Here's What Would Happen If Earth's Mountains Disappeared

What do the Earth's mountains mean for humanity? A lot of different things. For some who live in distinctly flat and peak-free areas, they're a sort of romantic novelty — a place to take endless photographs of on a vacation. For others, they're a fact of everyday life, and a very dangerous one if there are narrow paths to traverse involved.

For others still, they're a challenge; a chance at immortality. Why did Sir Edmund Hillary climb Mount Everest? In his own words, per the Academy of Achievement (via YouTube): "I never had a vision to climb Mt. Everest ... I started in the New Zealand Alps and I got more competent, and I climbed harder mountains there ... then we decided we'd like to go off to the Himalayas."

Mountains are some of nature's most awe-inspiring creations, and our world would be infinitely less imposing and less remarkable without them. Further, life as we know it today simply wouldn't exist without mountains.

It would be a mountainous problem

As World Atlas reports, the iconic mountain ranges of Earth are very, very old. For instance, the Rocky Mountains of North America date back to up to 80 million years ago. During the Laramide orogeny period, the North American tectonic plate was crossed by the Farallon ocean plate. The angle of contact — along with some hefty earthquakes — resulted in the crust of the Earth rising in remarkable shapes. Millions of years of glacial erosion later, the result is the majestic Rockies as we now know them today.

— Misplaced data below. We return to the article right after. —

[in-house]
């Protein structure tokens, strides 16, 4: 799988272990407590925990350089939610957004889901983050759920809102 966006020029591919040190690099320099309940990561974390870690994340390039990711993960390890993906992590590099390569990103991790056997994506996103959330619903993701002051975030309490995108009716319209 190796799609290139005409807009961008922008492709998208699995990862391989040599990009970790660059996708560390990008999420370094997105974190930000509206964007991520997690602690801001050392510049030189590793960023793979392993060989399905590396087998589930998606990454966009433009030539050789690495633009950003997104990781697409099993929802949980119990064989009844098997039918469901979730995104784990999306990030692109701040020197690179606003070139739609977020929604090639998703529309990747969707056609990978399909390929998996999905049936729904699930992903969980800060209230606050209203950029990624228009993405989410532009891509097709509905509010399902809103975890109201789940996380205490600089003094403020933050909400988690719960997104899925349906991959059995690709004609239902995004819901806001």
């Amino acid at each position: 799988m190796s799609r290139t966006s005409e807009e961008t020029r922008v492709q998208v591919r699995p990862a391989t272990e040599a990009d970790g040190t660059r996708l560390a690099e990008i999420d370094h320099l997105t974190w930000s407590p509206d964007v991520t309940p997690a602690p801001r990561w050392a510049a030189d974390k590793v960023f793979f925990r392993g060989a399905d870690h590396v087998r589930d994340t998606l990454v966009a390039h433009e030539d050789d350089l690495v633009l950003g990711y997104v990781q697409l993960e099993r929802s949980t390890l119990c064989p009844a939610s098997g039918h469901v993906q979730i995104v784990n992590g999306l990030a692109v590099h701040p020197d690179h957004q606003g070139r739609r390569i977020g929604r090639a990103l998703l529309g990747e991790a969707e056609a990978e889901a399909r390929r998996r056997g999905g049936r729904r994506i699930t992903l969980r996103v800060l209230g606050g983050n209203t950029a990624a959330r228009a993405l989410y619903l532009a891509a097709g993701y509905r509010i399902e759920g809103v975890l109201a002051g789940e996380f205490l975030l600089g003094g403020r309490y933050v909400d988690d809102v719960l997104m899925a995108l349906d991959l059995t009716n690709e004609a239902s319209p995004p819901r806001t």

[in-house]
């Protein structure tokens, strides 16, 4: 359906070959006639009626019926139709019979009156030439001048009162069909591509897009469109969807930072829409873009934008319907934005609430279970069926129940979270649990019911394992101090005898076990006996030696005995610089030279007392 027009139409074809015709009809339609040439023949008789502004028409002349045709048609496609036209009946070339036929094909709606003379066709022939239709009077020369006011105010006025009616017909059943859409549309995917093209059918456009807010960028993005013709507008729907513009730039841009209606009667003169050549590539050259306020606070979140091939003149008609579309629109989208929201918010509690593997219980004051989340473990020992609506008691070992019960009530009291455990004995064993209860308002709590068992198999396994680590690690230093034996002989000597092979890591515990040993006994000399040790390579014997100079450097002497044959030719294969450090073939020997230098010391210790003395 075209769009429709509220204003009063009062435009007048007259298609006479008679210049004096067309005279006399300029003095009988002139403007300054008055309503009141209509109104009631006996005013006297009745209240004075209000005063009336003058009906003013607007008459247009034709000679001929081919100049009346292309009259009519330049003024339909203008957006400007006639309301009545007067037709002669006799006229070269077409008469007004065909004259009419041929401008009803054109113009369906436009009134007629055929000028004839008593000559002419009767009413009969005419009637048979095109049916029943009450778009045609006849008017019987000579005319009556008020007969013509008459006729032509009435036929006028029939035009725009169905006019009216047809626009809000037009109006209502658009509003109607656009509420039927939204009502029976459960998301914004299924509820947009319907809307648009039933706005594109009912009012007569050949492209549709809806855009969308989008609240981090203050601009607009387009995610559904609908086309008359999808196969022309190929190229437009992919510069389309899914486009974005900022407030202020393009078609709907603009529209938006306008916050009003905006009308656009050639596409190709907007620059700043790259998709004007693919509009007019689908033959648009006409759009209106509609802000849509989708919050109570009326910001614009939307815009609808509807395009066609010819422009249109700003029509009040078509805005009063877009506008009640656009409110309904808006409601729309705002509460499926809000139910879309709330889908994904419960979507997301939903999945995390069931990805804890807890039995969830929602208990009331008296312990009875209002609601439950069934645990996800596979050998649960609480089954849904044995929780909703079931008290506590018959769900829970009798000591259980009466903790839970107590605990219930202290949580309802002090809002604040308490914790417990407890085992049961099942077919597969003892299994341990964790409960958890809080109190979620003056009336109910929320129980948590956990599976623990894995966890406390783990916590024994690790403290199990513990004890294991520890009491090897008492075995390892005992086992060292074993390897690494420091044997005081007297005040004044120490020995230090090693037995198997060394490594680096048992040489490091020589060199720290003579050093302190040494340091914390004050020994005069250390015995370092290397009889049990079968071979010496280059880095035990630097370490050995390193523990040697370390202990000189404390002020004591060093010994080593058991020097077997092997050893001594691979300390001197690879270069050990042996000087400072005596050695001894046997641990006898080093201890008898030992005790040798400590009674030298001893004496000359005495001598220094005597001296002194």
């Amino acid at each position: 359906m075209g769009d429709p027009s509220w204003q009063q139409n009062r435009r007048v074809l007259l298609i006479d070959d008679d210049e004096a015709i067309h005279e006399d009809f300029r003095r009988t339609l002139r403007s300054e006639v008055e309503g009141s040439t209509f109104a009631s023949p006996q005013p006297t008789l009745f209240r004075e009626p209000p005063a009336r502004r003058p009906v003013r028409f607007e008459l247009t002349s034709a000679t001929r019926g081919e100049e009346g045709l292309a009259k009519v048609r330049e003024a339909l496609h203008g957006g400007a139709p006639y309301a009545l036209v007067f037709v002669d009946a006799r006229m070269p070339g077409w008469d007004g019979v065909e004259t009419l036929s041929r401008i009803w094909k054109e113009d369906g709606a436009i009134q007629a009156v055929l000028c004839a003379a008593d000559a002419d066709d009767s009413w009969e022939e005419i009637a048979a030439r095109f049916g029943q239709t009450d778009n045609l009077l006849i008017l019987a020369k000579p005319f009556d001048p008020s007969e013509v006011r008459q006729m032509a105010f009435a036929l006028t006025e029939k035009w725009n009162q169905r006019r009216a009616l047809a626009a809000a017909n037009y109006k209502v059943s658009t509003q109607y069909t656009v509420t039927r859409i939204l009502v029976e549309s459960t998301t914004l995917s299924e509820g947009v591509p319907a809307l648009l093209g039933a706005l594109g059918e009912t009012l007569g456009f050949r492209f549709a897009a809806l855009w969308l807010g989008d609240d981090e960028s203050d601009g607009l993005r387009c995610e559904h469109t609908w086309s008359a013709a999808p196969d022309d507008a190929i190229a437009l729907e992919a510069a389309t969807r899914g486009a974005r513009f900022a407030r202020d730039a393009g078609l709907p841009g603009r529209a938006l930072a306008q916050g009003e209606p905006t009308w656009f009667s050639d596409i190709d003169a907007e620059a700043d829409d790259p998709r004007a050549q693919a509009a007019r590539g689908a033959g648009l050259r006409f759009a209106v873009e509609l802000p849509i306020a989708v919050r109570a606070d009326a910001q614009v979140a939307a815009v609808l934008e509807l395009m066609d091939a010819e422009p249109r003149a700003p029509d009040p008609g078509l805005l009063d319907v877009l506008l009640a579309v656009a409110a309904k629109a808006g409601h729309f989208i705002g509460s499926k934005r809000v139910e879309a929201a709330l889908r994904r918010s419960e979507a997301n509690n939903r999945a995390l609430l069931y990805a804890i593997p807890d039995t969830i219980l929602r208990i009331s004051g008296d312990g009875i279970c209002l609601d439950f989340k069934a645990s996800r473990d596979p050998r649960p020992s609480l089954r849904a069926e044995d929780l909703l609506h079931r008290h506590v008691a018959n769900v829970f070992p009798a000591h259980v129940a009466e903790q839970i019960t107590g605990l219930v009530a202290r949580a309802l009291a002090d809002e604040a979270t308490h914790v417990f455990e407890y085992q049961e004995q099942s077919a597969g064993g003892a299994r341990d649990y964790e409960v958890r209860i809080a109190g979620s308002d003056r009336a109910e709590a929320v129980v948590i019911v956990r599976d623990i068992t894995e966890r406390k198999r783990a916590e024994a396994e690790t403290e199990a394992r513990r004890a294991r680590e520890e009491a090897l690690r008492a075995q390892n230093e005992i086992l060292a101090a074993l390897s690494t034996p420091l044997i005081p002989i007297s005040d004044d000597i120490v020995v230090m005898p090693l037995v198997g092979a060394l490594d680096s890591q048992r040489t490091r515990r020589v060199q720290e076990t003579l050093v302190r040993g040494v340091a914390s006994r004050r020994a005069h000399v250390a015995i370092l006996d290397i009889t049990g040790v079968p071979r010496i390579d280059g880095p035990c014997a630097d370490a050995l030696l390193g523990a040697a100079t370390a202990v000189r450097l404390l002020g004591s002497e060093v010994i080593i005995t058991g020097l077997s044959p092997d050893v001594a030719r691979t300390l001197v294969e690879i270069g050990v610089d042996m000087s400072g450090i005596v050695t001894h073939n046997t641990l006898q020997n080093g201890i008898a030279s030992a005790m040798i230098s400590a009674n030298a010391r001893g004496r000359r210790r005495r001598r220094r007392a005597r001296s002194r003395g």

Why are mountains crucial to life on Earth? According to Patty Inglish of the Active USAF Civil Air Patrol (via HubPages), the terrain required for thriving plant life — and thus everything else — could not exist without mountains. If they disappeared, trees would perish, which would lead to a devastating domino effect. According to Inglish, the planet's atmosphere itself would eventually be lost. Meanwhile, the weather, too, could be dramatically affected on a global scale. Great desert storms could occur in regions no longer shielded by mountains. This may make these areas more barren than ever, with the terrible erosion that floods could cause.

The Kilian Jornet Foundation works tirelessly to protect and conserve mountain regions and emphasize exactly how crucial they are to our planet. For starters, it underlines that mountains and glaciers reflect solar radiation, help to mitigate the effects of climate change, and provide 60% to 80% of the planet's fresh water (that would be the glaciers). They also cover one-quarter of the planet's surface, further highlighting just how devastating a hypothetical disappearance would be.